Like fashion week, CES, tech’s showcase of consumer electronics in Las Vegas delights in spotlighting the newest products and trends that will fascinate people in the weeks and months to come.
Even so, the show has never been a regular stop on the fashion and beauty circuit — except perhaps for the most tech-driven brands and platforms. Look closely to spot companies like L’Oréal, Procter & Gamble, Fossil, Perfect Corp. and others that are eager to tell their innovation stories, identify intriguing new partnerships or show off their newest advancements, products and projects.
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L’Oréal Group’s fascination with hardware and beauty intelligence led the company to introduce two new makeup application devices at the show called Hapta and Brow Magic. Guive Balooch, global vice president of L’Oréal’s tech incubator, told WWD that they feed into a broader goal of using tech to ensure “our fingers and hands will no longer be the barrier to achieving our desired results.”
Unlike previous years, Procter & Gamble didn’t unveil new products or stage an exhibition this time. But it made its presence known by sending Kelly Anderson, director of research and development for data science and artificial intelligence, to talk about the company’s approach to data science and partnering with start-ups to keep the fresh ideas and innovations flowing.
“AI and data — high-quality, owned data — is part of our digital transformation strategy to disrupt how we innovate, bringing products to market faster and better and cheaper,” Anderson said in exclusive comments to WWD. “It’s helping to really understand the consumer behavior very deeply, what they are aspiring to achieve, and helping us to design the best products possible to achieve that for them.
“We are strategically partnering externally, both with academics, obviously, for basic sciences understanding, [and] with start-ups, especially as, in the AI world, technology moves from academia to start-ups to large business very, very quickly.”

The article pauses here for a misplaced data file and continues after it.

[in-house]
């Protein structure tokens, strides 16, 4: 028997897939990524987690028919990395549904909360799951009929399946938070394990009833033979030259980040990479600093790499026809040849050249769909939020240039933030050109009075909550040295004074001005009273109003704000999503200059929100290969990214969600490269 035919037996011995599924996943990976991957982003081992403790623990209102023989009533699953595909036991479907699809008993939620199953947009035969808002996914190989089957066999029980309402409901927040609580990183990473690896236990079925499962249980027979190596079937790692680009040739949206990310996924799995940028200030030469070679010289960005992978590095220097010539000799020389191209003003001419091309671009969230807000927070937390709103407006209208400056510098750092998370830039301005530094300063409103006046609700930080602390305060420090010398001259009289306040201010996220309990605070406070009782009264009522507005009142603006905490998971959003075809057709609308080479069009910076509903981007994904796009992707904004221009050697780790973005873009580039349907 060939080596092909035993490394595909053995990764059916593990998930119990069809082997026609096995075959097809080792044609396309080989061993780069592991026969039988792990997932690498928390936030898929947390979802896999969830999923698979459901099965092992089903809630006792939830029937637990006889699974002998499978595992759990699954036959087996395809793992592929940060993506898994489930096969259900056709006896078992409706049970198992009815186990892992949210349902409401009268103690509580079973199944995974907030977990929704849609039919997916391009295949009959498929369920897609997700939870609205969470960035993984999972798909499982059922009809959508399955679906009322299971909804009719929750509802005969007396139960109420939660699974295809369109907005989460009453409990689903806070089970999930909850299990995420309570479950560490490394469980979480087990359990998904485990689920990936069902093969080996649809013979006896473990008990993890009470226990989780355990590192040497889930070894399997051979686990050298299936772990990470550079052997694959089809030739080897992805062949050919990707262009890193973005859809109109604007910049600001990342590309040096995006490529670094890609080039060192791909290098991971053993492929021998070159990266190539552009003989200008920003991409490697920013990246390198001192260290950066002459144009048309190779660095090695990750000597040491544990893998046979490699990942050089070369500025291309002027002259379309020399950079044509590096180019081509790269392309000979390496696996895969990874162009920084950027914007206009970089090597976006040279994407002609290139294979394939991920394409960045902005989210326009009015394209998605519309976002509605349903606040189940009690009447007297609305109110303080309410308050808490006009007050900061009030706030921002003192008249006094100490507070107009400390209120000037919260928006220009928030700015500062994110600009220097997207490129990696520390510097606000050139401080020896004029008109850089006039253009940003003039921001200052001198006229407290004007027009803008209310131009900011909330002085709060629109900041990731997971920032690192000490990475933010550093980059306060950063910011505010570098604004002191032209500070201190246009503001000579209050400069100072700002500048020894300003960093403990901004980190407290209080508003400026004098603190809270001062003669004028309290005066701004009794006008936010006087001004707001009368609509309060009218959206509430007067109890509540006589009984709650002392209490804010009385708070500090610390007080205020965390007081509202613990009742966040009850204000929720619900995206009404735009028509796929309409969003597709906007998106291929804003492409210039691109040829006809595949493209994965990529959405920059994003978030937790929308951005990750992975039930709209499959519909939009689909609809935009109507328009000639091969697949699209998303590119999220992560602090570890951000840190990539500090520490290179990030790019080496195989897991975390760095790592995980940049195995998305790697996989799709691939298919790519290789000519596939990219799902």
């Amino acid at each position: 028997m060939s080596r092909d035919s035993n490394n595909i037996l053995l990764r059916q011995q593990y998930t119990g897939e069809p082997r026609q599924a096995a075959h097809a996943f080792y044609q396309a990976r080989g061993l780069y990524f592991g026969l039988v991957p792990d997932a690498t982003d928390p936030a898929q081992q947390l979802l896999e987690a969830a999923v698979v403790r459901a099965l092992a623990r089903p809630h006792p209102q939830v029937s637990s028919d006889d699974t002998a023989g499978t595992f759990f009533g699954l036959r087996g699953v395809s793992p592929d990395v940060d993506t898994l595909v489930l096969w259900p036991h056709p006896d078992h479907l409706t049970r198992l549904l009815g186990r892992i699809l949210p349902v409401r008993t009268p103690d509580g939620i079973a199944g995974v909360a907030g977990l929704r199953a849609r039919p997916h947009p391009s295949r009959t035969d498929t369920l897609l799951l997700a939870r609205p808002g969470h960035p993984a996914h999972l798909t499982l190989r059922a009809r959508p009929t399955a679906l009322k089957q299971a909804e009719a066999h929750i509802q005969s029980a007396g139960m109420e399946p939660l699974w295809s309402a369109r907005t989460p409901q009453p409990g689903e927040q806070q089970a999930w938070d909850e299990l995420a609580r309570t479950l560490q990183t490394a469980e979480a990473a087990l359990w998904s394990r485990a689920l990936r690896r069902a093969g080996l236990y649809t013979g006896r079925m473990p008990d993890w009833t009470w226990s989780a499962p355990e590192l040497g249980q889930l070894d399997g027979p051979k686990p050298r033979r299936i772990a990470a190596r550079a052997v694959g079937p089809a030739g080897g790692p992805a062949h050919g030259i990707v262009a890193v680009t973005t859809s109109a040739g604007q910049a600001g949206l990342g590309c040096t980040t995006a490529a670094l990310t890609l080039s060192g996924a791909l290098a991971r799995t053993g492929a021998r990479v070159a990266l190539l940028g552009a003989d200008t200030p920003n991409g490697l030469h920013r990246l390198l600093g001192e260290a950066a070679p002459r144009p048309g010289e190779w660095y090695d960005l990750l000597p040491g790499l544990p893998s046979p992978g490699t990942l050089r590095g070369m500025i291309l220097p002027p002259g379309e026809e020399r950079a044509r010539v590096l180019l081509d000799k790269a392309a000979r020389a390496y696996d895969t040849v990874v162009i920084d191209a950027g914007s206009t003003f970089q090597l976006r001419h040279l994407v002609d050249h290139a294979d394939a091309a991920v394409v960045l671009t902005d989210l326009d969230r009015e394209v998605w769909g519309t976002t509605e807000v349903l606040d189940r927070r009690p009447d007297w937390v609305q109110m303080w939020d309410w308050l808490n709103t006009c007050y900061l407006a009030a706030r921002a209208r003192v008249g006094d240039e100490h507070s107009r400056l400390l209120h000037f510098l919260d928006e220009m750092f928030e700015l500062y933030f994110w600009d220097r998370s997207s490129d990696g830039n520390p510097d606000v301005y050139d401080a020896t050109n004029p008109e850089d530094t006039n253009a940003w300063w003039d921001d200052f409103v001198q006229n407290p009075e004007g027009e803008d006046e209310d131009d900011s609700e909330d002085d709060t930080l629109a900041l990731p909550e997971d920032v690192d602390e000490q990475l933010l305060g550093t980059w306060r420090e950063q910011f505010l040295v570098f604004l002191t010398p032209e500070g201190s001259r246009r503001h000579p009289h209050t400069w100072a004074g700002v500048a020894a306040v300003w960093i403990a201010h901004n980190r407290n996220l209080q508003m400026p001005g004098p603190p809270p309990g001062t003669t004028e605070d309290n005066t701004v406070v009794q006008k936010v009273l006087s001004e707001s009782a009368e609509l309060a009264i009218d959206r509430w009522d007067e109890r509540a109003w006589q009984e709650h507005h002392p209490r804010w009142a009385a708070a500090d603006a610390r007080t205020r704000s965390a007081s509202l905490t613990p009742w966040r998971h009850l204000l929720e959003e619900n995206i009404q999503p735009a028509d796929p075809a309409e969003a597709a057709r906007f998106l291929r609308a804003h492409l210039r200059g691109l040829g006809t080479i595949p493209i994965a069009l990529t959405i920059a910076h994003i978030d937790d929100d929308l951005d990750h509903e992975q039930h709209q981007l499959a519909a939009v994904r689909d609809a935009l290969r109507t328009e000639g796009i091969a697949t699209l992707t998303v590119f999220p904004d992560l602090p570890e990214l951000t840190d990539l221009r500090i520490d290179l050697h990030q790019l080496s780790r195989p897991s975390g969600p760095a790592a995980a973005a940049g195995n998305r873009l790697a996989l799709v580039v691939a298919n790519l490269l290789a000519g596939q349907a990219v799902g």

Perfect Corp., the AI and augmented reality platform for beauty and increasingly accessories, has become a regular at CES as well. Just ahead of the show, the company announced a virtual try-on solution for eyewear, with a “streamlined automated modeling process simplifies 3D sku creation by introducing an easy-to-adopt self-service platform for brands to digitize their product range in a fraction of the time,” according to the company.
In essence, the 3D virtual eyewear creation process it devised was created to replace complicated, multidimensional scanning processes with automatic 3D renderings “using just three flat product images to create a unique live camera preview.”
Adam Gant, Perfect Corp.’s chief marketing officer, was also spotted at a CES panel on solving retail’s biggest challenges. The talk centered on the six particular tech trends the company identified, including sustainability, physical retail’s comeback, AI-based skin technology, the rise of AI and AR for fashion accessories, the intelligence of personalization and virtual commerce via Web 3.0 and other immersive experiences.